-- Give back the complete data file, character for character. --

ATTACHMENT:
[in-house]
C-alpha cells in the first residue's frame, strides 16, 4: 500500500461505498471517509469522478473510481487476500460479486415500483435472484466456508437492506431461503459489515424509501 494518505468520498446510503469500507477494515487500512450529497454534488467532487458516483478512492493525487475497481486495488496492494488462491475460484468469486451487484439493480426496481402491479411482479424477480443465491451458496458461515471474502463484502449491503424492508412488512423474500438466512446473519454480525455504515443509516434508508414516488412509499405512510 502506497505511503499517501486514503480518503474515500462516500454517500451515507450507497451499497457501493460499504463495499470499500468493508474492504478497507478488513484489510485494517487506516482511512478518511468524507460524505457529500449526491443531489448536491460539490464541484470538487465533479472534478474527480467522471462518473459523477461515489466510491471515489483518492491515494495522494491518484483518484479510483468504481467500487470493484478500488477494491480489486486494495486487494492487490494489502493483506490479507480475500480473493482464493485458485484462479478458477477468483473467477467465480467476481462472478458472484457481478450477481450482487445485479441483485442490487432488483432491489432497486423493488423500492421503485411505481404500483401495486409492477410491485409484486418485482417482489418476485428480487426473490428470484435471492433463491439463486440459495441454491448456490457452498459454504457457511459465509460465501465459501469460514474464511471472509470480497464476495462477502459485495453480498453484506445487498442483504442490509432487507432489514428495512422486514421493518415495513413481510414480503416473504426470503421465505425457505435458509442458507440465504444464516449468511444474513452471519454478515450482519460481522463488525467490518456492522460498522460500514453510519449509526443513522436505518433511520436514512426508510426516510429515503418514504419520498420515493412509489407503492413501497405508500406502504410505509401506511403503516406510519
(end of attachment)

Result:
[in-house]
C-alpha cells in the first residue's frame, strides 16, 4: 500500500461505498471517509469522478473510481487476500460479486415500483435472484466456508437492506431461503459489515424509501 494518505468520498446510503469500507477494515487500512450529497454534488467532487458516483478512492493525487475497481486495488496492494488462491475460484468469486451487484439493480426496481402491479411482479424477480443465491451458496458461515471474502463484502449491503424492508412488512423474500438466512446473519454480525455504515443509516434508508414516488412509499405512510 502506497505511503499517501486514503480518503474515500462516500454517500451515507450507497451499497457501493460499504463495499470499500468493508474492504478497507478488513484489510485494517487506516482511512478518511468524507460524505457529500449526491443531489448536491460539490464541484470538487465533479472534478474527480467522471462518473459523477461515489466510491471515489483518492491515494495522494491518484483518484479510483468504481467500487470493484478500488477494491480489486486494495486487494492487490494489502493483506490479507480475500480473493482464493485458485484462479478458477477468483473467477467465480467476481462472478458472484457481478450477481450482487445485479441483485442490487432488483432491489432497486423493488423500492421503485411505481404500483401495486409492477410491485409484486418485482417482489418476485428480487426473490428470484435471492433463491439463486440459495441454491448456490457452498459454504457457511459465509460465501465459501469460514474464511471472509470480497464476495462477502459485495453480498453484506445487498442483504442490509432487507432489514428495512422486514421493518415495513413481510414480503416473504426470503421465505425457505435458509442458507440465504444464516449468511444474513452471519454478515450482519460481522463488525467490518456492522460498522460500514453510519449509526443513522436505518433511520436514512426508510426516510429515503418514504419520498420515493412509489407503492413501497405508500406502504410505509401506511403503516406510519